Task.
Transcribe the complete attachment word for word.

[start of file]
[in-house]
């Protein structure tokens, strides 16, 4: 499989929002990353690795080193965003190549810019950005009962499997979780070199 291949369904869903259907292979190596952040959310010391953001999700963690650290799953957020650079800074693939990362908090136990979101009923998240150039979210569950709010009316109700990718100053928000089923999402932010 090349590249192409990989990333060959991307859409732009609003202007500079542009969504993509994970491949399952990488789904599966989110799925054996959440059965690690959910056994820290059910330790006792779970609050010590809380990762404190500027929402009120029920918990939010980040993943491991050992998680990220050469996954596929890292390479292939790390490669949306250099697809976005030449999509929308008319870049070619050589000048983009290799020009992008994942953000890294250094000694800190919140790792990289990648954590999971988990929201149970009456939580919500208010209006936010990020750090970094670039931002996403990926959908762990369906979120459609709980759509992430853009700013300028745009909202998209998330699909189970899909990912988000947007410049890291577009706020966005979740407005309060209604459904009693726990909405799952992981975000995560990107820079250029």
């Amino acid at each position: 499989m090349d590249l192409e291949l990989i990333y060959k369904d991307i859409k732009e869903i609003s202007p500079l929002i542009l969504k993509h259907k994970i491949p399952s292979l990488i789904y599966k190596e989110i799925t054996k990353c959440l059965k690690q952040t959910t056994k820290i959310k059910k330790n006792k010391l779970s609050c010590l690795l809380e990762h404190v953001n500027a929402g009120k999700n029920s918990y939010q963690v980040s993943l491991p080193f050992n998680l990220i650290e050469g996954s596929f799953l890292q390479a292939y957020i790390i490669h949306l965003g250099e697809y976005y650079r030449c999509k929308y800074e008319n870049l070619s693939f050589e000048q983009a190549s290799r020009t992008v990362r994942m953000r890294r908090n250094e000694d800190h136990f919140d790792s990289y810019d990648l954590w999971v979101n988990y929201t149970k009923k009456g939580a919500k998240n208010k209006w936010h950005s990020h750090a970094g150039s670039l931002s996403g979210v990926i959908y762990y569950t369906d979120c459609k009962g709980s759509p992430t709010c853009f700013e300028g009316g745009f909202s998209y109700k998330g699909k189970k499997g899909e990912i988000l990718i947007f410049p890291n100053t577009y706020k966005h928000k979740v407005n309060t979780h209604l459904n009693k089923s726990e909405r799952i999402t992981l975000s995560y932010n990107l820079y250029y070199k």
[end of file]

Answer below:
[in-house]
């Protein structure tokens, strides 16, 4: 499989929002990353690795080193965003190549810019950005009962499997979780070199 291949369904869903259907292979190596952040959310010391953001999700963690650290799953957020650079800074693939990362908090136990979101009923998240150039979210569950709010009316109700990718100053928000089923999402932010 090349590249192409990989990333060959991307859409732009609003202007500079542009969504993509994970491949399952990488789904599966989110799925054996959440059965690690959910056994820290059910330790006792779970609050010590809380990762404190500027929402009120029920918990939010980040993943491991050992998680990220050469996954596929890292390479292939790390490669949306250099697809976005030449999509929308008319870049070619050589000048983009290799020009992008994942953000890294250094000694800190919140790792990289990648954590999971988990929201149970009456939580919500208010209006936010990020750090970094670039931002996403990926959908762990369906979120459609709980759509992430853009700013300028745009909202998209998330699909189970899909990912988000947007410049890291577009706020966005979740407005309060209604459904009693726990909405799952992981975000995560990107820079250029």
């Amino acid at each position: 499989m090349d590249l192409e291949l990989i990333y060959k369904d991307i859409k732009e869903i609003s202007p500079l929002i542009l969504k993509h259907k994970i491949p399952s292979l990488i789904y599966k190596e989110i799925t054996k990353c959440l059965k690690q952040t959910t056994k820290i959310k059910k330790n006792k010391l779970s609050c010590l690795l809380e990762h404190v953001n500027a929402g009120k999700n029920s918990y939010q963690v980040s993943l491991p080193f050992n998680l990220i650290e050469g996954s596929f799953l890292q390479a292939y957020i790390i490669h949306l965003g250099e697809y976005y650079r030449c999509k929308y800074e008319n870049l070619s693939f050589e000048q983009a190549s290799r020009t992008v990362r994942m953000r890294r908090n250094e000694d800190h136990f919140d790792s990289y810019d990648l954590w999971v979101n988990y929201t149970k009923k009456g939580a919500k998240n208010k209006w936010h950005s990020h750090a970094g150039s670039l931002s996403g979210v990926i959908y762990y569950t369906d979120c459609k009962g709980s759509p992430t709010c853009f700013e300028g009316g745009f909202s998209y109700k998330g699909k189970k499997g899909e990912i988000l990718i947007f410049p890291n100053t577009y706020k966005h928000k979740v407005n309060t979780h209604l459904n009693k089923s726990e909405r799952i999402t992981l975000s995560y932010n990107l820079y250029y070199k």